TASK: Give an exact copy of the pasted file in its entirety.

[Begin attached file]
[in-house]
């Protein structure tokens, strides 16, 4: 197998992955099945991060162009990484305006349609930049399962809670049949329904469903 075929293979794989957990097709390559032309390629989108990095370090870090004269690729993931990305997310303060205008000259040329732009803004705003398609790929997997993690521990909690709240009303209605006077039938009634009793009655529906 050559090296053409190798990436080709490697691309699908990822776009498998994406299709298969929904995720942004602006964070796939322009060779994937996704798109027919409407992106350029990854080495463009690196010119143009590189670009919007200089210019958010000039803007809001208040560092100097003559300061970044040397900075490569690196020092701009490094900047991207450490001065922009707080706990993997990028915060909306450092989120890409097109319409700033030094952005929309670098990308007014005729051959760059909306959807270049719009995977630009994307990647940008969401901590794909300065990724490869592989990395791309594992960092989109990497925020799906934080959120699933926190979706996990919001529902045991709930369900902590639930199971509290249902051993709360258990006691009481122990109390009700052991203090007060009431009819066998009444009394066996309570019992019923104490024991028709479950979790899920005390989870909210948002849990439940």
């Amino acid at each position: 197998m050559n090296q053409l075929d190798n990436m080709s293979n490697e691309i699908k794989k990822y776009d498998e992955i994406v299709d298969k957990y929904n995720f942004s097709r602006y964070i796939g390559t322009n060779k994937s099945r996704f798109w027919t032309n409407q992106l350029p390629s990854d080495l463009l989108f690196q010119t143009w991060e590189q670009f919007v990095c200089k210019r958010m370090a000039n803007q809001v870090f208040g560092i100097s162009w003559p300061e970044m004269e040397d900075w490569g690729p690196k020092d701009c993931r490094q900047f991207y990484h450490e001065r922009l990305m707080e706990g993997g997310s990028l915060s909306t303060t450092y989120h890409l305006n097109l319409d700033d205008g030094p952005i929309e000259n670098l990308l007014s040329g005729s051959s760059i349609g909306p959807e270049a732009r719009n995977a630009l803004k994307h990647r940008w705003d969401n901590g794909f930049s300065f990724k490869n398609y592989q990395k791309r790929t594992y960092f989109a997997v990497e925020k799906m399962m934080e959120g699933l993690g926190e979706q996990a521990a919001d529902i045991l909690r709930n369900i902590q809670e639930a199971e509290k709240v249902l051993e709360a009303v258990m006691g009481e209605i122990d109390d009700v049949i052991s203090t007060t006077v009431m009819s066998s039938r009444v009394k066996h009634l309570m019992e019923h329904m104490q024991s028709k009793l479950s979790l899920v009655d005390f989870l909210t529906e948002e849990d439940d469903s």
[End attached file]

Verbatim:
[in-house]
């Protein structure tokens, strides 16, 4: 197998992955099945991060162009990484305006349609930049399962809670049949329904469903 075929293979794989957990097709390559032309390629989108990095370090870090004269690729993931990305997310303060205008000259040329732009803004705003398609790929997997993690521990909690709240009303209605006077039938009634009793009655529906 050559090296053409190798990436080709490697691309699908990822776009498998994406299709298969929904995720942004602006964070796939322009060779994937996704798109027919409407992106350029990854080495463009690196010119143009590189670009919007200089210019958010000039803007809001208040560092100097003559300061970044040397900075490569690196020092701009490094900047991207450490001065922009707080706990993997990028915060909306450092989120890409097109319409700033030094952005929309670098990308007014005729051959760059909306959807270049719009995977630009994307990647940008969401901590794909300065990724490869592989990395791309594992960092989109990497925020799906934080959120699933926190979706996990919001529902045991709930369900902590639930199971509290249902051993709360258990006691009481122990109390009700052991203090007060009431009819066998009444009394066996309570019992019923104490024991028709479950979790899920005390989870909210948002849990439940």
């Amino acid at each position: 197998m050559n090296q053409l075929d190798n990436m080709s293979n490697e691309i699908k794989k990822y776009d498998e992955i994406v299709d298969k957990y929904n995720f942004s097709r602006y964070i796939g390559t322009n060779k994937s099945r996704f798109w027919t032309n409407q992106l350029p390629s990854d080495l463009l989108f690196q010119t143009w991060e590189q670009f919007v990095c200089k210019r958010m370090a000039n803007q809001v870090f208040g560092i100097s162009w003559p300061e970044m004269e040397d900075w490569g690729p690196k020092d701009c993931r490094q900047f991207y990484h450490e001065r922009l990305m707080e706990g993997g997310s990028l915060s909306t303060t450092y989120h890409l305006n097109l319409d700033d205008g030094p952005i929309e000259n670098l990308l007014s040329g005729s051959s760059i349609g909306p959807e270049a732009r719009n995977a630009l803004k994307h990647r940008w705003d969401n901590g794909f930049s300065f990724k490869n398609y592989q990395k791309r790929t594992y960092f989109a997997v990497e925020k799906m399962m934080e959120g699933l993690g926190e979706q996990a521990a919001d529902i045991l909690r709930n369900i902590q809670e639930a199971e509290k709240v249902l051993e709360a009303v258990m006691g009481e209605i122990d109390d009700v049949i052991s203090t007060t006077v009431m009819s066998s039938r009444v009394k066996h009634l309570m019992e019923h329904m104490q024991s028709k009793l479950s979790l899920v009655d005390f989870l909210t529906e948002e849990d439940d469903s």